Courtesy Heather Doeberling
Fried chicken wings are the specialty of the house at Boss ChicknBeer.
Heather Doeberling and Emily Moes made such a splash with their popular food truck Boca Loca that they opened a Berea-based brick-and-mortar operation of the same name a couple years later. They parlayed those early successes into Boss ChicknBeer
(120 Front St., 440-532-7660), which they opened in 2018, also in Berea.
Recently, they sold both Boca Loca ventures to focus on Boss, a brand bound for bigger things. First up: a second shop in Bay Village.
“Boss has done really, really well and after probably the first six months we started planning for Bay Village,” Doeberling says. “We didn’t even look around.”
Boss struck a chord with diners thanks to a hyper-focused menu that zeroes in on – wait for it – chicken and beer. But also because of the seamless nature in which the business fits into the neighborhood around it, adds Doeberling.
“Berea is a really tight-knit community that generations grow up in,” she explains. “I tell people that Boss is a diner where you don’t bring your own friends; you meet friends when you come here. The community part of it has always been really important and that’s why we decided right away that Bay Village would be the place for number two because Bay Village is such a community.”
Bay is a project three years in the making. The partners signed in 2019, expected to open in 2020, but in reality will open in April of this year. At 1,000 square feet, the new location (27321 Wolf Rd.) is a third smaller than the original, but that didn’t concern the owners.
“There are not a lot of options to put a restaurant in Bay Village, so we kind of had to change our model just a little bit; we had to shrink it down and get more creative,” says Doeberling. “If there’s anything that 2020 taught us it’s that you can get creative with your space. So many people were sitting on space that they couldn’t use.”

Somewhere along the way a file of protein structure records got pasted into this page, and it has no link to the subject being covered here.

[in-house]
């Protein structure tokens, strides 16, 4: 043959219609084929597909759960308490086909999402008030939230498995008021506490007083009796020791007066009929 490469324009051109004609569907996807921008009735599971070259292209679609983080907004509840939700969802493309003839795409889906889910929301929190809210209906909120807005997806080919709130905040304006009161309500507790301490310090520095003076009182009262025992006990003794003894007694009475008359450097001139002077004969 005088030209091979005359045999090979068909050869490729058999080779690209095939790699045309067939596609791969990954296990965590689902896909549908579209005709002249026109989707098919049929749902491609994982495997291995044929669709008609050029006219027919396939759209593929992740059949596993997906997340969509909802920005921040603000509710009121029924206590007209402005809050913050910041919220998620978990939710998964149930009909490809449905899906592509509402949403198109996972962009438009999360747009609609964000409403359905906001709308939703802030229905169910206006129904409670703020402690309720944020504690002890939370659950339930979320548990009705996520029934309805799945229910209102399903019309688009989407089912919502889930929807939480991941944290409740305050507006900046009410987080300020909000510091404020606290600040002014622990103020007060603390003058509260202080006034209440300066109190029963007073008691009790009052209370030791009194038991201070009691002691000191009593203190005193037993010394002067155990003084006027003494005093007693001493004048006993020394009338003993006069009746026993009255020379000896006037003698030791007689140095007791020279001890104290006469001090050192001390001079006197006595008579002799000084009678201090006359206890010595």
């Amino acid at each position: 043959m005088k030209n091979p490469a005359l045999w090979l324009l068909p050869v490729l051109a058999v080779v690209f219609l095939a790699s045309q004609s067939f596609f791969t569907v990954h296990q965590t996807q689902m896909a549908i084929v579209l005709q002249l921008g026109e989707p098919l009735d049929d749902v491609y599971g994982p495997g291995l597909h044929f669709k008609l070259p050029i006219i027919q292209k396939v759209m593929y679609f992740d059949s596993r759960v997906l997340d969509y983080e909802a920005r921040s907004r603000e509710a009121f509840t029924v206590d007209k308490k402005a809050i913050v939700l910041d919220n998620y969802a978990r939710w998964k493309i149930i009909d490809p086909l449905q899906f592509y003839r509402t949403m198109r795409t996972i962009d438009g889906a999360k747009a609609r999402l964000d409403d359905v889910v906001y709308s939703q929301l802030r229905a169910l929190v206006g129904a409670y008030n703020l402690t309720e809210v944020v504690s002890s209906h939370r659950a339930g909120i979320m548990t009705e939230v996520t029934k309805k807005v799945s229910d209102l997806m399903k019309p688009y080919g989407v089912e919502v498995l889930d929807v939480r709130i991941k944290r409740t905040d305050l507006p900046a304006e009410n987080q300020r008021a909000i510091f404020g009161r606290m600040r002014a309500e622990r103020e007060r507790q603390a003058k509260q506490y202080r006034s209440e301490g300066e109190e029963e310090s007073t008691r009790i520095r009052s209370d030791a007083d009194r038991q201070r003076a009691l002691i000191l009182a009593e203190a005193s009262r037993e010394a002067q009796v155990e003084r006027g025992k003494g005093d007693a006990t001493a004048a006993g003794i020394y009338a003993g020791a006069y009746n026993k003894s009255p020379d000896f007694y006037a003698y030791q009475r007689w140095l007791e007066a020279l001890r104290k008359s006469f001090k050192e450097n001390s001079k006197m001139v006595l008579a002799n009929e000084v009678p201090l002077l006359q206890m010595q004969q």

The menu, however, will be the same as that in Berea, including the increasingly popular vegan items. In fact, the vegan menu actually expanded as a result of the pandemic, Doeberling reports.
“During the pandemic, with all the supply chain problems, we were going to start really having trouble getting wings,” she says. “But the supply chain with our produce company was the opposite; our produce company was having to give away or throw away a lot of produce because it was going bad because so many restaurants weren’t buying anymore. We decided to try to contribute by expanding our vegan menu and making it its own menu. And it works.”
Considering that Doeberling and Moes are planners, it’s not surprising in the least to learn that location number three already is in the works. The women are beefing up the squad in anticipation.
“We’re growing our team in a super-strong way,” she says. “Seven Hills, we’re coming!”